Three and a half hours from the city of Cusco, in the Quehue district and at an altitude of 3700 meters, is the Q´eswachaka bridge over the Apurímac River, which measures 29 meters long and 1.20 meters wide. Every year, during the second week of June, the communities of Chaupibanda, Choccayhua, Huinchiri and Ccollana Quehue meet for their renewal.
Q’eswachaka, comes from the Quechua letters “Q’ESWA” which means braid and “CHAKA” which means bridge, then translated into Spanish its meaning would be braided bridge.
The ceremony begins with the dismantling of the bridge built the previous year and then dropping the old bases on the river. Then they go out to collect qoya-ichu, straw material that is used for the construction of the bridge. This activity is generally carried out by the women and children of the communities. Once harvested, it is left to dry for a day, to then be beaten with stones and soaked to harden. The ritual of payment to the Apu Quinsallallawi is the final closing of a great day of activities.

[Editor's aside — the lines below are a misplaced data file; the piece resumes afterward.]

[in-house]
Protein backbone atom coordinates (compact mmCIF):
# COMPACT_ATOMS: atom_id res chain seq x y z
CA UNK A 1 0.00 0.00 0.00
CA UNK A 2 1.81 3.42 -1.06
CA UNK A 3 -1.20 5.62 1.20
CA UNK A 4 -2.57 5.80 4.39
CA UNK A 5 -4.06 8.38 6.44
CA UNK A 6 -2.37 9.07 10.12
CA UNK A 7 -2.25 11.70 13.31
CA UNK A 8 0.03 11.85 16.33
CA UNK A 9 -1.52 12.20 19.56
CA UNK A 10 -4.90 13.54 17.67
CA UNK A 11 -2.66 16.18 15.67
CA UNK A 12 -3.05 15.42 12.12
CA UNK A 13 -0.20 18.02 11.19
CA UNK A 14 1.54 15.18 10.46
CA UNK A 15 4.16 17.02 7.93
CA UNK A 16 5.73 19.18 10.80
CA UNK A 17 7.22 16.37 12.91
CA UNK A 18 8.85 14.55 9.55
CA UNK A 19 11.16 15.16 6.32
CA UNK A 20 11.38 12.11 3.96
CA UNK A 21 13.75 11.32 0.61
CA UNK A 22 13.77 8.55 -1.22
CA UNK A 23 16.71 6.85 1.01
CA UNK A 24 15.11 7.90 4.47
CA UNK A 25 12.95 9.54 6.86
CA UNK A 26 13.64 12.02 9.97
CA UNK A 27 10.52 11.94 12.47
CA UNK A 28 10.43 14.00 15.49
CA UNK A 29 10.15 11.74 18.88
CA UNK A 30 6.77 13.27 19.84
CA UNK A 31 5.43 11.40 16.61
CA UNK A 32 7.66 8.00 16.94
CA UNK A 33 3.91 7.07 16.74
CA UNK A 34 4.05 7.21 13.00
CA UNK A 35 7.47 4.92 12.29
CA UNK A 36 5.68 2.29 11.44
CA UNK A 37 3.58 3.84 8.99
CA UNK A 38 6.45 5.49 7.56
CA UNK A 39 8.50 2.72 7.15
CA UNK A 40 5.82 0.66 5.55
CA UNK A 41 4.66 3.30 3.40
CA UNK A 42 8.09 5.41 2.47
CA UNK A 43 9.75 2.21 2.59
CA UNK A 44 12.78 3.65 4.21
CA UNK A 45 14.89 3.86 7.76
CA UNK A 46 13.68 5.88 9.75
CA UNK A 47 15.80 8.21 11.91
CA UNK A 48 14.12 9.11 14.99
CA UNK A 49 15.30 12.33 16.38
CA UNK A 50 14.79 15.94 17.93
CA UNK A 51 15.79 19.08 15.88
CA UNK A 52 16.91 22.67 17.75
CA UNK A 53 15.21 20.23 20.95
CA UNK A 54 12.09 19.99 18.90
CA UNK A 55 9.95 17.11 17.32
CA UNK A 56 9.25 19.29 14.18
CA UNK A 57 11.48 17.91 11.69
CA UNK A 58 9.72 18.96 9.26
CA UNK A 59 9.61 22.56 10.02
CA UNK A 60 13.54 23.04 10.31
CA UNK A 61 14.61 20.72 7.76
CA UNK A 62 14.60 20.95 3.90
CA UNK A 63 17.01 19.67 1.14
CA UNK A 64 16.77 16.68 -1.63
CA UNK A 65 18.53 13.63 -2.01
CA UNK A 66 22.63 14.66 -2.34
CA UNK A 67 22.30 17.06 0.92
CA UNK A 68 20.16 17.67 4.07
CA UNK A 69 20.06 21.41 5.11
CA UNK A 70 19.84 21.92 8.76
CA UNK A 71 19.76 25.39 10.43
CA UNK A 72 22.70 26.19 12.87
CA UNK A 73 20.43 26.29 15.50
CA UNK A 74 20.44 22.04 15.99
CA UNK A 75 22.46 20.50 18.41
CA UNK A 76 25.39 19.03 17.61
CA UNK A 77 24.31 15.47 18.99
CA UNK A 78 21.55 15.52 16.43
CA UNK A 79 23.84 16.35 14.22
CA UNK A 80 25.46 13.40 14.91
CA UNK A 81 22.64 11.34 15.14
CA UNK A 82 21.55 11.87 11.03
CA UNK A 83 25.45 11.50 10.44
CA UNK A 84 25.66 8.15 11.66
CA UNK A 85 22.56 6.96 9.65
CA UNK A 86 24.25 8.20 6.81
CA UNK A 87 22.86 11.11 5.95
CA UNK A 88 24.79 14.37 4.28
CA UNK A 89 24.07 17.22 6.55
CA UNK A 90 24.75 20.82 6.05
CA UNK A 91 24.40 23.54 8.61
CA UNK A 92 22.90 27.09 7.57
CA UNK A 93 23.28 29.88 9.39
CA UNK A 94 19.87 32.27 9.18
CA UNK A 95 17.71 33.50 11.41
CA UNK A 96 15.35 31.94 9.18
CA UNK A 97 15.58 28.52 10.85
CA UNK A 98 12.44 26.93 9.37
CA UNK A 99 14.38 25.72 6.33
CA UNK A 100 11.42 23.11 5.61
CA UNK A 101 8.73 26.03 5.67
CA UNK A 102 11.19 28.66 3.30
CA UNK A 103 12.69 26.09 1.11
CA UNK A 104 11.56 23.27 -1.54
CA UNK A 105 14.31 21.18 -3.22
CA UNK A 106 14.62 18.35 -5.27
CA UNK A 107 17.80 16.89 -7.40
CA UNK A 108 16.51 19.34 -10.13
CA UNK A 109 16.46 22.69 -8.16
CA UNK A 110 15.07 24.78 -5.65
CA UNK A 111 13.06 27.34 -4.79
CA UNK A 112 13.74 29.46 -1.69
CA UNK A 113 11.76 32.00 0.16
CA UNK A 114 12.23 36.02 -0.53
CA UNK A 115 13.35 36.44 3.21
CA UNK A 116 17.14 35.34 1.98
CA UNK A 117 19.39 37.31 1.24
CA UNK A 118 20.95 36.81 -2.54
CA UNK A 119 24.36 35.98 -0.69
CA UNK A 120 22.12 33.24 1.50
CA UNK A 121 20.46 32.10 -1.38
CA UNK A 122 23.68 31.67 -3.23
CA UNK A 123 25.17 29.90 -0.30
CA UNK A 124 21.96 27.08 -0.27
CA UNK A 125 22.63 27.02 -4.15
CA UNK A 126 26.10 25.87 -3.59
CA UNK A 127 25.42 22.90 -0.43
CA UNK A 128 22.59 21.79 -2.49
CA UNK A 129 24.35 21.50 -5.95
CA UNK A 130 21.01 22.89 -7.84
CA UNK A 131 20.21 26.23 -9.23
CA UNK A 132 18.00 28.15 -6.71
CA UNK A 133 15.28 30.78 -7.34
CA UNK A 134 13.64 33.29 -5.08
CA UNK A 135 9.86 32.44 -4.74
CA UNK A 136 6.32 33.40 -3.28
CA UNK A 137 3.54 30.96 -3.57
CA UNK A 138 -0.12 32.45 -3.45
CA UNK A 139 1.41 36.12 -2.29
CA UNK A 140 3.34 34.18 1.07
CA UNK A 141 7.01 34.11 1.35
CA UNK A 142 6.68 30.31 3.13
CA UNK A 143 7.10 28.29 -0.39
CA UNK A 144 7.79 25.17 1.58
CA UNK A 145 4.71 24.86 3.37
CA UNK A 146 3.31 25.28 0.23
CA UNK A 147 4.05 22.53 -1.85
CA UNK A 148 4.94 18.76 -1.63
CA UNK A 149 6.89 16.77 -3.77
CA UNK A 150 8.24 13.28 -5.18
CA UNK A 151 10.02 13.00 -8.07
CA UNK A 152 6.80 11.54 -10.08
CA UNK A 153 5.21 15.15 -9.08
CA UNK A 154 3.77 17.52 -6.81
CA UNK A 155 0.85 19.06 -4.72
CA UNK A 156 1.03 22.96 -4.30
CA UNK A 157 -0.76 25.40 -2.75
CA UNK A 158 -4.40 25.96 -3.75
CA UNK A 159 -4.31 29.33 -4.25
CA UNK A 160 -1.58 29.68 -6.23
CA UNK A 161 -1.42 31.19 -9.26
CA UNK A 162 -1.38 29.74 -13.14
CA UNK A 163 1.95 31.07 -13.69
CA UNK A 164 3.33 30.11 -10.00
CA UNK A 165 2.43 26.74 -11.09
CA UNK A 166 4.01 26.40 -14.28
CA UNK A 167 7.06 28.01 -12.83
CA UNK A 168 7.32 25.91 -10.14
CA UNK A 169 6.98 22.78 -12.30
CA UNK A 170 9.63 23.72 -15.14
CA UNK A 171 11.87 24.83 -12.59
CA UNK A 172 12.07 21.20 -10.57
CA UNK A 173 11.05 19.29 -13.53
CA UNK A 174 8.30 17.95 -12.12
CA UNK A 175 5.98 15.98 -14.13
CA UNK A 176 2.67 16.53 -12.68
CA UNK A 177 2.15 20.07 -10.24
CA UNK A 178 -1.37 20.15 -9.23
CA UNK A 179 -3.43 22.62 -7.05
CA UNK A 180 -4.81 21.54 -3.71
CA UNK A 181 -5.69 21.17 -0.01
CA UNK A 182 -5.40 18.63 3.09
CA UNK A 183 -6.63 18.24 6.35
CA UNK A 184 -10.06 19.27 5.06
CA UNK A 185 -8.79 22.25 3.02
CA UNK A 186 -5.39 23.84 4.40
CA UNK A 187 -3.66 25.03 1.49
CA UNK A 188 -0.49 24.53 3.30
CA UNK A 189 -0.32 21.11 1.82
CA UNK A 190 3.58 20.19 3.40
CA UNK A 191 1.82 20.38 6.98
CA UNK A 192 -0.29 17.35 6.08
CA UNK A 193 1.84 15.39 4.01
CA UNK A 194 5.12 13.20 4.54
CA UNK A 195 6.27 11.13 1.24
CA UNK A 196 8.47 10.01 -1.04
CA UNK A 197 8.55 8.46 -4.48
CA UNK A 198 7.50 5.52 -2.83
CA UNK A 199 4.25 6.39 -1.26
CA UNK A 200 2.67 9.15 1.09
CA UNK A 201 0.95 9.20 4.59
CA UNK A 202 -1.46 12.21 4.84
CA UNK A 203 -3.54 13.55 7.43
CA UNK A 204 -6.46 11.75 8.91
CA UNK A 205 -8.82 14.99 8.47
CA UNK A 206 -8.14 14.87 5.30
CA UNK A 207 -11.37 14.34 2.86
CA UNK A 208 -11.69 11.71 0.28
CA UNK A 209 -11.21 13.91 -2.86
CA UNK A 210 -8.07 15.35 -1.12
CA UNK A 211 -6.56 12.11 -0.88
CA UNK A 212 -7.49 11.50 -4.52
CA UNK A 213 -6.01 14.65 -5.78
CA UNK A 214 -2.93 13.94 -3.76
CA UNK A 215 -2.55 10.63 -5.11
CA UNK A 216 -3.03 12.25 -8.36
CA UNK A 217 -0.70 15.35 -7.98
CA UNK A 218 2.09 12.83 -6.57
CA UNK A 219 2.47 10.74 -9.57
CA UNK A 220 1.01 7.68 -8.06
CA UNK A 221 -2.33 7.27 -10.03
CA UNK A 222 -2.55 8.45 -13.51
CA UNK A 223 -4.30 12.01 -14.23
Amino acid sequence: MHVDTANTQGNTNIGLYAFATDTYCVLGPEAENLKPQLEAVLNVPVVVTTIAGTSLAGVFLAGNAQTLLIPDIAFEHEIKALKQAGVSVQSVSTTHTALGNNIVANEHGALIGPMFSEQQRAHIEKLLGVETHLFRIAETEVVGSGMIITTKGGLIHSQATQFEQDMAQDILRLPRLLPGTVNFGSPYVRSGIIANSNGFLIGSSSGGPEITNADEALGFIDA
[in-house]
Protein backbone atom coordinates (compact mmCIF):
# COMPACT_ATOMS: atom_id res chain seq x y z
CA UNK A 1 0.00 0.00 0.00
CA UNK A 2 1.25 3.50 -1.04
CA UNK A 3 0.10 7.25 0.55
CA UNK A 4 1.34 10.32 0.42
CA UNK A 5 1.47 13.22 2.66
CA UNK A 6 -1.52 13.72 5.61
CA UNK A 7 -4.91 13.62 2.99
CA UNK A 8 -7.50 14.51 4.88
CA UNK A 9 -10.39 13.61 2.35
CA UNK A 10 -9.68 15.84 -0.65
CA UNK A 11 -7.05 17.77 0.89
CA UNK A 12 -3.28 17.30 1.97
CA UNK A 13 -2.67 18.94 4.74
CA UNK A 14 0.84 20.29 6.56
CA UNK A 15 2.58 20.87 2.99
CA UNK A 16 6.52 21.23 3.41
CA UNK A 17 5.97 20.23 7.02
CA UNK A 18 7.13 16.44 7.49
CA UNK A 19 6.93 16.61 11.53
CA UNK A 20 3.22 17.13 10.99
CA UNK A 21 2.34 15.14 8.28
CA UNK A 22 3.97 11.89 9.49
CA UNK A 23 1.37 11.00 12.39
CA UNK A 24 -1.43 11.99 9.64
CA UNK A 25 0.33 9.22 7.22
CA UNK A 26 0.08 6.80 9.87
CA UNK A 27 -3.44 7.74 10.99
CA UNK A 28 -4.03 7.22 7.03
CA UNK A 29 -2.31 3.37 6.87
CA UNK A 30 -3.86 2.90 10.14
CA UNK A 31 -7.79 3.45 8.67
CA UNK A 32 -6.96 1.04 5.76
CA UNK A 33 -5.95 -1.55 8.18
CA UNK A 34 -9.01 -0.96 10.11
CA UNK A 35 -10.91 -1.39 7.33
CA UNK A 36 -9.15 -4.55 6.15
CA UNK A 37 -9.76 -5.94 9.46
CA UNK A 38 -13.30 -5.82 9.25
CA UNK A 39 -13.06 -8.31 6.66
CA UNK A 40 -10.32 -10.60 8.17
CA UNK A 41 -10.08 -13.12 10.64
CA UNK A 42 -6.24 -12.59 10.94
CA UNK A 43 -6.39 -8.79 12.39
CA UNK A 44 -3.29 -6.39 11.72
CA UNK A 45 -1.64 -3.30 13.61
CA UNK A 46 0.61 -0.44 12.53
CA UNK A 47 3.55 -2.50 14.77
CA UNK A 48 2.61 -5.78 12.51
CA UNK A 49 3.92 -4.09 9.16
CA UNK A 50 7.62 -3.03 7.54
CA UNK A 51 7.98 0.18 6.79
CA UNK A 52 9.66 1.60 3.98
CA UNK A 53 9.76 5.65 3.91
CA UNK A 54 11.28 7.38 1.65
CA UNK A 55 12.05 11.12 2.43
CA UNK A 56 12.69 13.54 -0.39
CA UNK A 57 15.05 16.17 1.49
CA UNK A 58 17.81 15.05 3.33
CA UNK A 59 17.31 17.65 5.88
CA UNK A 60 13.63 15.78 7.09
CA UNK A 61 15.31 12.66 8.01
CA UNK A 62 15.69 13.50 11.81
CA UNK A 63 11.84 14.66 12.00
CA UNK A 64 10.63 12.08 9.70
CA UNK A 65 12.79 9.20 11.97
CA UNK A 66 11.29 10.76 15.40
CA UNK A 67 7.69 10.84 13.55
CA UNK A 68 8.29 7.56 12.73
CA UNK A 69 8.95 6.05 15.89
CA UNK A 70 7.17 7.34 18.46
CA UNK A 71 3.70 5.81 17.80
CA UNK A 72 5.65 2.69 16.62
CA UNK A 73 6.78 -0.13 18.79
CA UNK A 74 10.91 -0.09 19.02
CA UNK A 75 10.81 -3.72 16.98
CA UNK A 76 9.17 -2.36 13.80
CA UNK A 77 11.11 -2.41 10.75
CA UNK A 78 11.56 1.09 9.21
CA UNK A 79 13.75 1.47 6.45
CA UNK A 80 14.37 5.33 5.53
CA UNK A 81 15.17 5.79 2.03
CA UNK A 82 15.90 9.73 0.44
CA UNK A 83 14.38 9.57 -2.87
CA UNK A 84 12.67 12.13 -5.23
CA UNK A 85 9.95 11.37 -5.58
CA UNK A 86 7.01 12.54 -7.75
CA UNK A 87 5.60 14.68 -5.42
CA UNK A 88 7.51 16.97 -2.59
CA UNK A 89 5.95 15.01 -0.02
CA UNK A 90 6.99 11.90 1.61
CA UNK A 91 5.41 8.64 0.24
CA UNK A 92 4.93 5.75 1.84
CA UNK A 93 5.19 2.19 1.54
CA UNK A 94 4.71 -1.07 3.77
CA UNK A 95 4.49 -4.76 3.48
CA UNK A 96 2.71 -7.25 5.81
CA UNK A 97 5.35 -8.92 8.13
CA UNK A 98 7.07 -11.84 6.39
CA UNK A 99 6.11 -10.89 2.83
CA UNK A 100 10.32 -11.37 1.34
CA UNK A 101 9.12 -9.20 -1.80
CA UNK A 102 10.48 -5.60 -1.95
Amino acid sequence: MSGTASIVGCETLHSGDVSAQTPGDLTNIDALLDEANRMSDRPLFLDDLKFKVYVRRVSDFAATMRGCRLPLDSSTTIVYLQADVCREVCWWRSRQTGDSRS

During the following days the construction of the bridge begins, the men of the families are in charge of tying the ropes to the old stone bases located on both sides of the gorge. Next, an extensive carpet made of branches is placed to completely cover the floor of the bridge. Once the works are finished and with the structure ready, all the residents gather to inaugurate the bridge for which they do a special ceremony accompanied by good food, with stews that include alpaca and guinea pig, they also dance and sing until nightfall.
Unesco recognized the Bridge Renewal Ceremony as: “Intangible Cultural Heritage” in 2013, because this bridge was part of the extended road network of the Qhapaq Ñan.
Patronato de Cultura Machu Picchu
Global Reporting Initiative (GRI)
ISO 9001 2015
ISO 14001 2015